CUCUTA/BOGOTA, Colombia—Vice President Mike Pence joined regional leaders from across Latin America and Canada on the morning of Feb. 25 to denounce the blocking of aid into Venezuela and announce new sanctions against Venezuelan regime leader Nicolas Maduro.
The meeting of the Lima Group of nations formed to resolve the Venezuela crisis was the first since the failed push to get U.S.-donated aid into Venezuela, which resulted in aid trucks being pushed back and set on fire—widely reported to be done at the hands of pro-Maduro criminal groups.
Nearly 300 were injured over the weekend as individuals attempting to deliver the aid clashed with Venezuela’s National Guard and groups loyal to Maduro. Five people, including two who were indigenous to Venezuela’s southern limit with Brazil, were killed.
After Juan Guaidó called for a minute’s silence for the five people who lost their lives in the aid initiative, Pence told the international press and presidents from across Latin America that it was “unconscionable that Maduro blocked hundreds of tonnes of aid from getting to his impoverished people,” and repeatedly denounced that the dictator “danced while trucks full of aid and medicine burned.” Guaidó has been recognized by Washington and other nations as Venezuela’s legitimate interim president.
“Socialism is dying and liberty and prosperity are being reborn before our eyes,” Pence said. “Despite the brutality that the world witnessed this weekend, a new day is coming to Latin America.”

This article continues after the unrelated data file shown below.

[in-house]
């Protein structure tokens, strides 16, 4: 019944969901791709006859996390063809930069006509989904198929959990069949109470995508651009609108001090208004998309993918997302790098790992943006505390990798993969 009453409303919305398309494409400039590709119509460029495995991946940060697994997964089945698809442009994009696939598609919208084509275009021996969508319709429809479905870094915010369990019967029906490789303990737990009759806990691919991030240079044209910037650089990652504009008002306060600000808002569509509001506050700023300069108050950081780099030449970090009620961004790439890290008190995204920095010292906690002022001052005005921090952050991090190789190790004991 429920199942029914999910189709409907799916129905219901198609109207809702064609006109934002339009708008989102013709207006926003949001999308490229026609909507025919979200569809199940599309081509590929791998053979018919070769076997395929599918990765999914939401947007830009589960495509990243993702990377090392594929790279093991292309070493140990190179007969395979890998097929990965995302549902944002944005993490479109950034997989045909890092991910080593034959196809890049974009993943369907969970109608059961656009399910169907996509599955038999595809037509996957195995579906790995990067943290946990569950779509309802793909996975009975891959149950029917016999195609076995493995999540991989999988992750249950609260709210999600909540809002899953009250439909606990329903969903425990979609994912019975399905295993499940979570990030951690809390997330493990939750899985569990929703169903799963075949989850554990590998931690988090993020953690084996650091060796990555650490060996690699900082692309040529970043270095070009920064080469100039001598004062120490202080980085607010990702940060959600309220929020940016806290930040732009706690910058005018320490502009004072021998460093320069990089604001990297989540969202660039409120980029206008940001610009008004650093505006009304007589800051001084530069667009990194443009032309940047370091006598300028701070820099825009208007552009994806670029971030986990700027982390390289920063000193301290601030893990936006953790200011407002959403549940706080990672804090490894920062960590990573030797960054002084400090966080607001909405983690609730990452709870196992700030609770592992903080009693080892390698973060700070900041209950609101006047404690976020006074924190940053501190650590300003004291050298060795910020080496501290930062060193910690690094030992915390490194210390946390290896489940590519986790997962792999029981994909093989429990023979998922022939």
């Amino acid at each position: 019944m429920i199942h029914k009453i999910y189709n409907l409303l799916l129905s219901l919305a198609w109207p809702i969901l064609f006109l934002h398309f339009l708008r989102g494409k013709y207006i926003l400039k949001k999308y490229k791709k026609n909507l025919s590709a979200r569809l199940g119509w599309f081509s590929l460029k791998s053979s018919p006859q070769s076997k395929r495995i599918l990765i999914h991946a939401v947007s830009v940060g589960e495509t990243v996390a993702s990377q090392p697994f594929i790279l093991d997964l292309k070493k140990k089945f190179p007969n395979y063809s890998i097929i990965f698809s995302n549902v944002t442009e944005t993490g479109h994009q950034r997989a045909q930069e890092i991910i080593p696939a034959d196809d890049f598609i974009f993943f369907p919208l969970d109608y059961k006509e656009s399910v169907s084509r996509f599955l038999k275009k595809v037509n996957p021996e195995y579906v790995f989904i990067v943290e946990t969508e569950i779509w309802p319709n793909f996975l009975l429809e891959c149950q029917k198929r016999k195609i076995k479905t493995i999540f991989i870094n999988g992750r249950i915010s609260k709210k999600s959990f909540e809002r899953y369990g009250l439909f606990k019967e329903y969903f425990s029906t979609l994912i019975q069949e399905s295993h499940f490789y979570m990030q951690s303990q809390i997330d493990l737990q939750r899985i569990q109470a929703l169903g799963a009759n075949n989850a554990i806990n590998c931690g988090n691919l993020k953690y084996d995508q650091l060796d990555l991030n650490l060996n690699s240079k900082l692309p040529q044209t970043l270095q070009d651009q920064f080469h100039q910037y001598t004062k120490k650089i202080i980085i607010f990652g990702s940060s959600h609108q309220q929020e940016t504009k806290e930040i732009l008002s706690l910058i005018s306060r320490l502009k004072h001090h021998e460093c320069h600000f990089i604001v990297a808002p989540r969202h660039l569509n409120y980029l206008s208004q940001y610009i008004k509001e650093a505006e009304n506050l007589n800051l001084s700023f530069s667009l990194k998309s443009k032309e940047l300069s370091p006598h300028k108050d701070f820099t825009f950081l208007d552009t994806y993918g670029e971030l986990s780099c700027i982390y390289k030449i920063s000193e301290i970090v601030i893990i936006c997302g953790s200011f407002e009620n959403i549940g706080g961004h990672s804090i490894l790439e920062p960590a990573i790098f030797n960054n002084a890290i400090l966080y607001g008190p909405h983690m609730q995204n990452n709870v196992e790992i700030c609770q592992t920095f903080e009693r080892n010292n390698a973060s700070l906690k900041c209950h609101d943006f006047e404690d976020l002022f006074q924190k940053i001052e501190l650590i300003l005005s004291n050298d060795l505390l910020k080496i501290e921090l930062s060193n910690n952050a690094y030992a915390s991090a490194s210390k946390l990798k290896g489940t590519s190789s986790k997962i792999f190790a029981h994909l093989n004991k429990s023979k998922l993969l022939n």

He requested that other Lima Group members freeze all assets of Venezuelan national oil firm PDSVA; to transfer any ownership of Venezuelan assets from Maduro to Guaidó, and to introduce visa restrictions to anyone in Maduro’s inner circle.
“In the days ahead … the United States will announce even stronger sanctions on the regime’s corrupt financial networks,” Pence said.
He also reiterated President Donald Trump’s calls to the Venezuelan military to defect following over 100 soldiers who fled Venezuela for Colombia over the weekend putting down their weapons and asking for refuge.
Senior U.S. figures have maintained that military intervention is not off the table to resolve the Venezuelan crisis. In a tweet on Feb. 23, Guaidó said he would “formally raise to the international community that we must have all options open to achieve the liberation of this country that struggles and will continue to fight.”
Pence also didn’t rule out military intervention, stressing that Trump “has made clear all options are on the table” to seek an end to the regime.
Some countries, including Brazil and Chile, have so far ruled out military intervention.
Going forward, Pence committed $56 million in additional humanitarian assistance to support the region’s response to the crisis. Over three million Venezuelans have fled widespread food and medicine shortages and hyperinflation that make even the most basic items unaffordable, as well as a growing number of state-committed human rights abuses.
Pence also said that the coalition supporting the Venezuelan opposition would continue to seek points in Latin America from which future aid initiatives into Venezuela could be launched.
Colombian President Ivan Duque, a strong regional ally to Trump and Guaidó, suggested those entry points could come from Colombia, announcing that his country would continue collecting aid from the United States.